1×19 Stainless Steel Wire Rope G316
Just the facts… Low Cost Wire just loves to share – so here is a table outlining the Minimum Breaking Strain of 1×19 G316 Stainless Steel Wire Rope. Minimum Breaking Strain (MBS) is also known as the Minimum Breaking Load (MBL). In calculating the MRC, the load is applied along the length of the wire. If the load is applied perpendicular to the wire, the MRC is divided by a factor of 2.
The Minimum Breaking Strain is also known as the Maximum Working Load and is the stated minimum ‘strength’ of the wire rope. This load represents a mass or force that is required to make the wire rope fail or yield, also known as the Minimum Breaking Load (MBL). SWL or WLL are calculated by dividing the MBL by a safety factor (SF).
The Safe Working Load (SWL) is a common but outdated term (See “What is the Safe Working Load SWL?” post in our Advice section). The currently correct term is the Working Load Limit or WLL. SWL or WLL are calculated by dividing the MBL by a safety factor (SF) and the SF varies by application or project. Often it will be specified by the design engineer.
Low Cost Wire recommends a 10x SF if the lifting element (wire in this case) holds an object above ‘people’ and a 5x SF if the object is above ‘things’ and could never injure a person in the event of a catastrophic failure. The table below presents the WWL of the wire with a 10x SF when the suspended weight is held by wire in a Vertical Orientation or in a Horizontal Orientation.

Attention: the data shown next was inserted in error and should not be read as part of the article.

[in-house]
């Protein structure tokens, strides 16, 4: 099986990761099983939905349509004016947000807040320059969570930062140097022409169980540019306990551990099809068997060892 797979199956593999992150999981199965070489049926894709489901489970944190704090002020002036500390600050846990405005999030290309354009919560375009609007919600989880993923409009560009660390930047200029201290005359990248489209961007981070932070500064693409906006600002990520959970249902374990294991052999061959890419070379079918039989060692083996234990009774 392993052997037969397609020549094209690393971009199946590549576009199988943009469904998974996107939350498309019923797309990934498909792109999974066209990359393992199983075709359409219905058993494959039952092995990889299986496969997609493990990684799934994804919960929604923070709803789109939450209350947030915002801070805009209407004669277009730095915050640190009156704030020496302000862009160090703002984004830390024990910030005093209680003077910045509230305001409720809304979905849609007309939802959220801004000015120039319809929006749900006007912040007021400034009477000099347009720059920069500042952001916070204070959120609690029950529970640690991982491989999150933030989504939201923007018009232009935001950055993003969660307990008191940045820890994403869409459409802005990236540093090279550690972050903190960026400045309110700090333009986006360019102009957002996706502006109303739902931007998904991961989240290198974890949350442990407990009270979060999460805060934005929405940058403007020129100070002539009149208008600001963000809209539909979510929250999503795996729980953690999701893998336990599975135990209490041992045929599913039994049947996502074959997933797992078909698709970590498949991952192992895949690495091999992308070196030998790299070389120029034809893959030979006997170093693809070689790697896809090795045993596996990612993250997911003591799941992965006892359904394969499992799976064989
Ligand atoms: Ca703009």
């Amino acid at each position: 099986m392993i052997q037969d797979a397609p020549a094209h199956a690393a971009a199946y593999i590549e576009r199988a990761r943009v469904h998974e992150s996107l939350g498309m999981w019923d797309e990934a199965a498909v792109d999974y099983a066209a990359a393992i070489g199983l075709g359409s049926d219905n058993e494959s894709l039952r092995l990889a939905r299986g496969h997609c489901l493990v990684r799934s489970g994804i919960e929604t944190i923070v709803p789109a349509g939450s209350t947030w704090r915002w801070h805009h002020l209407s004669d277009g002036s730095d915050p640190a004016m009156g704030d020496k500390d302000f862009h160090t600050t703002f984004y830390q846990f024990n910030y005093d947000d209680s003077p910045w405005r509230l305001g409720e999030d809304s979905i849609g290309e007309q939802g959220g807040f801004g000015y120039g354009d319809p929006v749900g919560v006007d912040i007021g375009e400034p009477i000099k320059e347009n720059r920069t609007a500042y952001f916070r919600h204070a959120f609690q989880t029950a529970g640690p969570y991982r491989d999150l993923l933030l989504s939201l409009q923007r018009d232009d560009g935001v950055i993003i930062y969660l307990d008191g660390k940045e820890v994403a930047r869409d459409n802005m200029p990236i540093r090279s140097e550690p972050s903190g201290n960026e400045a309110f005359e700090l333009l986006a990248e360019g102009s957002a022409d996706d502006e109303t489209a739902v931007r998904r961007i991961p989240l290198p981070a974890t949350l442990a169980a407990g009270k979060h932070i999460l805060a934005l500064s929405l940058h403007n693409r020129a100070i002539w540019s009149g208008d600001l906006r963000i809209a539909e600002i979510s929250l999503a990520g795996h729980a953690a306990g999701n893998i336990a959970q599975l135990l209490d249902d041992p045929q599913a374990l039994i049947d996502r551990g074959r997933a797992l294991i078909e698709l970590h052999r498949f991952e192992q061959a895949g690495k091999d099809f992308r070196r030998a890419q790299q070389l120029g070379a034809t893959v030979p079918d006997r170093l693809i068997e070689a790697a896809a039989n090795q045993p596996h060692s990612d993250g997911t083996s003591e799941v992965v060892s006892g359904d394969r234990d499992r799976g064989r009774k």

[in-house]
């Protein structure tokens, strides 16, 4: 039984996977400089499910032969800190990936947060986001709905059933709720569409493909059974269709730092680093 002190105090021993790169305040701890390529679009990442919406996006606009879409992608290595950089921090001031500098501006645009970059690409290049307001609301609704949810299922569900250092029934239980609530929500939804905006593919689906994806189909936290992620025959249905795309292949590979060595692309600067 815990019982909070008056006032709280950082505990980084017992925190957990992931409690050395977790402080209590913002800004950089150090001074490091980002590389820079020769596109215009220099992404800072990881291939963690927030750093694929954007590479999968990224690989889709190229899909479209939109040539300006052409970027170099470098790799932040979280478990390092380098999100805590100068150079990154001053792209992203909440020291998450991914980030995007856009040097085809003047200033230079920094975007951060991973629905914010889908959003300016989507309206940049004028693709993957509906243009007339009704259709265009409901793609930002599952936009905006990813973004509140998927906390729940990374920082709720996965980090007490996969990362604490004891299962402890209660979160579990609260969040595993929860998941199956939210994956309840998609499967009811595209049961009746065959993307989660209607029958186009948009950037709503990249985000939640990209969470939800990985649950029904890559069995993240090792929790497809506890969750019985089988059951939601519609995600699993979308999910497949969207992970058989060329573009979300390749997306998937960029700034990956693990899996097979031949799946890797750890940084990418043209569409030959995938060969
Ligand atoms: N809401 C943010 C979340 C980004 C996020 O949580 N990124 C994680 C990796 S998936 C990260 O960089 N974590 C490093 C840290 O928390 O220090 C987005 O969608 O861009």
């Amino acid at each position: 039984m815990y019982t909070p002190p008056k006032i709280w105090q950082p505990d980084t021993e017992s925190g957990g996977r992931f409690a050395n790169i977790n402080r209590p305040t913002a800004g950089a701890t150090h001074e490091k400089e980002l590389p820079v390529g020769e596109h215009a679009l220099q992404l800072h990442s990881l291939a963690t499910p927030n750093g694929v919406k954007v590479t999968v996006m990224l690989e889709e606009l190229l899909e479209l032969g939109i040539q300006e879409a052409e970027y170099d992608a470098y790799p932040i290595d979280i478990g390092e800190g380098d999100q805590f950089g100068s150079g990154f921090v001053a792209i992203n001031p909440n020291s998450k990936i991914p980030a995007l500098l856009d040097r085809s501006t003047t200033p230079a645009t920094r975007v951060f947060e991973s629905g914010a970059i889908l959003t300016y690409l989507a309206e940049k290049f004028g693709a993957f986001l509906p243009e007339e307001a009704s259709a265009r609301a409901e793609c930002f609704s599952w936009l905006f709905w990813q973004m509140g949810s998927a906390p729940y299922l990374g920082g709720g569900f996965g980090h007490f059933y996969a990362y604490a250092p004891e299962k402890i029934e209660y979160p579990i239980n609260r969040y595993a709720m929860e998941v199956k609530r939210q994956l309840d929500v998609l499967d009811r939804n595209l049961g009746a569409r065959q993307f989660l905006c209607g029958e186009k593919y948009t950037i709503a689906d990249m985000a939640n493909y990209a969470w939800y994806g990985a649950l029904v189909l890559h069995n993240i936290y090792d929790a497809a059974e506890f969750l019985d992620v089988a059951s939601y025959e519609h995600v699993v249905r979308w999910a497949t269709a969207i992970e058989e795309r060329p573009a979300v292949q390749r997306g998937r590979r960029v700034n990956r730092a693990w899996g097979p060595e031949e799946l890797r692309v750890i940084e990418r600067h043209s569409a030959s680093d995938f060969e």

Please NOTE: The dimensions and specifications of our products that we quote on this page and on every other page on this website are intended to be used for reference only. If product dimensions or specifications are critical to your application, please contact us for assistance.
If load specification is critical, Low Cost Wire recommend that you confirm all relevant details before ordering as information may change without prior notice.
| MBS (kg) |